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Chapter 10

Chapter 10 BU398.docx

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Shawn Komar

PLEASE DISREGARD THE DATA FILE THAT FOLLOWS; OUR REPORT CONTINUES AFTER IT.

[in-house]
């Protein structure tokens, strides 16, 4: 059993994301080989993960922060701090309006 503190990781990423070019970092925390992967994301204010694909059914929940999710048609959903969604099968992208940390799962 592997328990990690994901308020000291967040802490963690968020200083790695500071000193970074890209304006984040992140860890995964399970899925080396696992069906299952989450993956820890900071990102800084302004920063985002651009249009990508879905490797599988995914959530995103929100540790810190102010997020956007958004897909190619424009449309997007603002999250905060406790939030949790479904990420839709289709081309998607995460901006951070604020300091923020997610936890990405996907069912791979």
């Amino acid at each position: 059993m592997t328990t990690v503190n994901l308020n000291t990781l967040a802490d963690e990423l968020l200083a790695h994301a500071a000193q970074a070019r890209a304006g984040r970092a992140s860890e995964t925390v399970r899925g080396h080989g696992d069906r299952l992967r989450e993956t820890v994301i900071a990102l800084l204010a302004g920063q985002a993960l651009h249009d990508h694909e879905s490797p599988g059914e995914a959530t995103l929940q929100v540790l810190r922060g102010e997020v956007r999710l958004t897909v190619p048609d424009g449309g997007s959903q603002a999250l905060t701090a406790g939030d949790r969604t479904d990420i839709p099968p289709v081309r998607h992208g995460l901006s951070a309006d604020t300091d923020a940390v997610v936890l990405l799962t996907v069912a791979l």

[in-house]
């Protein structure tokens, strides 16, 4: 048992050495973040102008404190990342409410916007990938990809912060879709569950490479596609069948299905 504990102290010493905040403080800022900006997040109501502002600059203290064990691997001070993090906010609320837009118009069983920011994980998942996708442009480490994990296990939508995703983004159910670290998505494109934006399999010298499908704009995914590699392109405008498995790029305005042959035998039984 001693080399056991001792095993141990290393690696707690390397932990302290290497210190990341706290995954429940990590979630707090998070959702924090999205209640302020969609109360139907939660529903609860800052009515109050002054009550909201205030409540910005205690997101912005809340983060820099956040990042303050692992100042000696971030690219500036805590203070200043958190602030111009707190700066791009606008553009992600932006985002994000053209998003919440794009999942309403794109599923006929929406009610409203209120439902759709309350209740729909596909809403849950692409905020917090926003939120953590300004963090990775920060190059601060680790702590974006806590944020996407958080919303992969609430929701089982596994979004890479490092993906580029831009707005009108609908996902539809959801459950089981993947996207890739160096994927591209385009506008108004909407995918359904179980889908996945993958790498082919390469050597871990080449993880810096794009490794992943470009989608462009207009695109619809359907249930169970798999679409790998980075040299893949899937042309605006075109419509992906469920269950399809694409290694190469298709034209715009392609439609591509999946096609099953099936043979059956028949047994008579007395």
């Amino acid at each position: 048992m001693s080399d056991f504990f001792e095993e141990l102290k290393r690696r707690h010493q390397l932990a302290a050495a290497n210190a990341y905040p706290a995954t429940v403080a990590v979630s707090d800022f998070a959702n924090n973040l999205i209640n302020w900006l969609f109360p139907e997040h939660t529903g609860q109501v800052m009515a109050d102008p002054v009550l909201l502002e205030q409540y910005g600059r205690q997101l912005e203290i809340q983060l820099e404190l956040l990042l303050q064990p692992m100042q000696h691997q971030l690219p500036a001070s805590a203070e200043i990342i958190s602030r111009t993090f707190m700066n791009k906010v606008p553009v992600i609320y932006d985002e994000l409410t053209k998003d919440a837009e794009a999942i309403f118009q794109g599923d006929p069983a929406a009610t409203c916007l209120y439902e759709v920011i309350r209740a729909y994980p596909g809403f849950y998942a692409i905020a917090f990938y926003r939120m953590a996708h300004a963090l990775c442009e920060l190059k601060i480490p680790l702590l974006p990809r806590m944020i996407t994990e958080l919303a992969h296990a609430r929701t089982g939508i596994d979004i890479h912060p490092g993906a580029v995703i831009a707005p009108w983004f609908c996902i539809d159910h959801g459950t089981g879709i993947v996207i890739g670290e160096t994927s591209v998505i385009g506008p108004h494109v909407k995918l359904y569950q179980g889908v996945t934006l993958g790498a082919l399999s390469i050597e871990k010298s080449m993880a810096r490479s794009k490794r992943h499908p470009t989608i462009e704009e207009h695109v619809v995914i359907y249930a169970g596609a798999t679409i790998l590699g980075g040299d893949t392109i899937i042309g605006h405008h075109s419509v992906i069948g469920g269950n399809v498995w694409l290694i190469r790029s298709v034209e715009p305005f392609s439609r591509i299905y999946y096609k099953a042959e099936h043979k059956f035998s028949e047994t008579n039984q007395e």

BU398 Chapter 10 – Organizational Culture and Ethical Values Week 8 Organizational Culture -Every organization has a set of values that characterize how people behave and how the organization carries out everyday business -Sometimes these values get out of alignment with the environment and cause problems for the organization -Social capital – the quality of interactions among people ad whether they share a common perspective -In organizations with a high degree of social capital, for example, relationships are based on trust, mutual understandings, and shared norms and values that enable people to cooperate and coordinate their activities to achieve organizational goals -Social capital is like goodwill -When relationships both within the organization and with customers, suppliers, and partners are based on honesty trust and respect, a spirit of goodwill exists and people willingly cooperate to achieve mutual benefits What is Culture? -Culture – the set of values, norms, guiding beliefs, and understandings that is shared by members of an organization and is taught to new members -Unwritten, feeling part of the organization -Generally goes unnoticed Emergence and Purpose of Culture -Provides members with a sense of organizational identity and generates in them a commitment to beliefs and values that are larger than themselves -Ideas that become part of culture can come from anywhere within the organization, an organization’s culture generally begins with a founder or early leader who articulates and implements particular ideas and values as a vision, philosophy, or business strategy -When these ideas and values lead to success, they become institutionalized -Cultures serve two critical functions: 1. To integrate members to that they know how to relate to one another 2. To help the organization adapt to the external environment -Internal integration – members develop a collective identity and know how to work together effectively -External adaptation – how the organization meets goals and deals with outsiders -Culture helps guide the daily activities of workers to meet common goals Interpreting Culture -To identify and interpret culture requires that people make inferences based on observable artifacts -Artifacts can be studied but are hard to decipher accurately -To decipher what is really going on in an organization requires detective work and probably some experience as an insider Rites and Ceremonies -The elaborate, planned activities that make up a special event and are often conducted for the benefit of an audience -Special occasions that reinforce specific values, create a bond among people for sharing an important understanding, and anoit and celebrate heroes who symbolize important beliefs and activities BU398 Chapter 10 – Organizational Culture and Ethical Values Week 8 -Four types of rites: Type of Rite Example Social Consequences Passage Induction and basic training, Facilitate transition of persons into social roles and Canadian military statuses that are new for them Enhancement Annual awards night Enhance social identities and increase status of employees Renewal Organization development activitiesRefurbish social structures and improve organization functioning Integration Office holiday party Encourage and revive common feelings that bind members together and commit them to the organization Stories -Narratives based on true events that are frequently shared among organizational employees and told to new employees to inform them about an organization -Heroes – serve as models or ideals -Legends – historic and may be embellished with fictional details -Myths – consistent with the values and beliefs of the organization but are not supported by facts Symbols -Something that represents another thing -Physical symbols are powerful because they focus attention on a specific thing Language -Many organizations use a specific saying, slogan, metaphor, or other form of language to convey special meaning to employees Organizational Design and Culture -Organizational culture should reinforce the strategy and structural design that the organization needs to be effective within its environment -Culture can be assessed on two dimensions: 1. The extent to which the competitive environment requires flexibility or stability 2. The extent to which the organization’s strategic focus and strength are internal or external -Four categories of culture: adaptability, mission, clan and bureaucratic The Adaptability Culture -Characterized by strategic focus on the external environment through flexibility and change to meet customer needs -Encourages entrepreneurial values, norms, and beliefs that support the capacity of the organization to detect, interpret, and translate signals from the environment into new behaviour responses -Reacts quickly to environmental change -Innovation, creativity, and risk taking are valued and rewarded The Mission Culture -Characterized by emphasis on a clear vision of the organization’s purpose and on the achievement of goals, such as sales growth, profitability, or market share, to help achieve the purpose -Individual employees may be responsible for a specified level of performance, and the organization promises specified rewards in return BU398 Chapter 10 – Organizational Culture and Ethical Values Week 8 The Clan Culture -Has a primary focus on the involvement and participation of the organization’s members and on rapidly changing expectations from the external environment -Focuses on the needs of employees as the route to high performance -An important value is taking care of employees and making sure they have whatever they need to help them be satisfied as well as productive The Bureaucratic Culture -Has an internal focus and a consistency orientation for a stable environment -Succeeds by being highly integrated and efficient -Most managers are shifting away from this because they have a need for greater flexibility A Culture of Discipline -Level 5 leadership – characterized by an almost complete lack of personal ego, coupled with a strong will and ambition for the success of the organization -The right values – Leaders build a culture based on values of individual freedom and responsibility -The right people in the right jobs – determines, diligent, precise, systematic, consistent, focused, accountable and responsible -Knowing where to go Culture Strength and Organizational Subcultures -Culture strength – refers to the degree of agreement among members of an organization about the importance of specific values -If little agreement exists, the culture is weak -A strong culture is typically associated with the frequent use of ceremonies, symbols, heroes, and slogans -Subcultures – develop to reflect the common problems, goals and experiences that members of a team, department or other unit share -Subcultures typically include the basic values of the dominant organ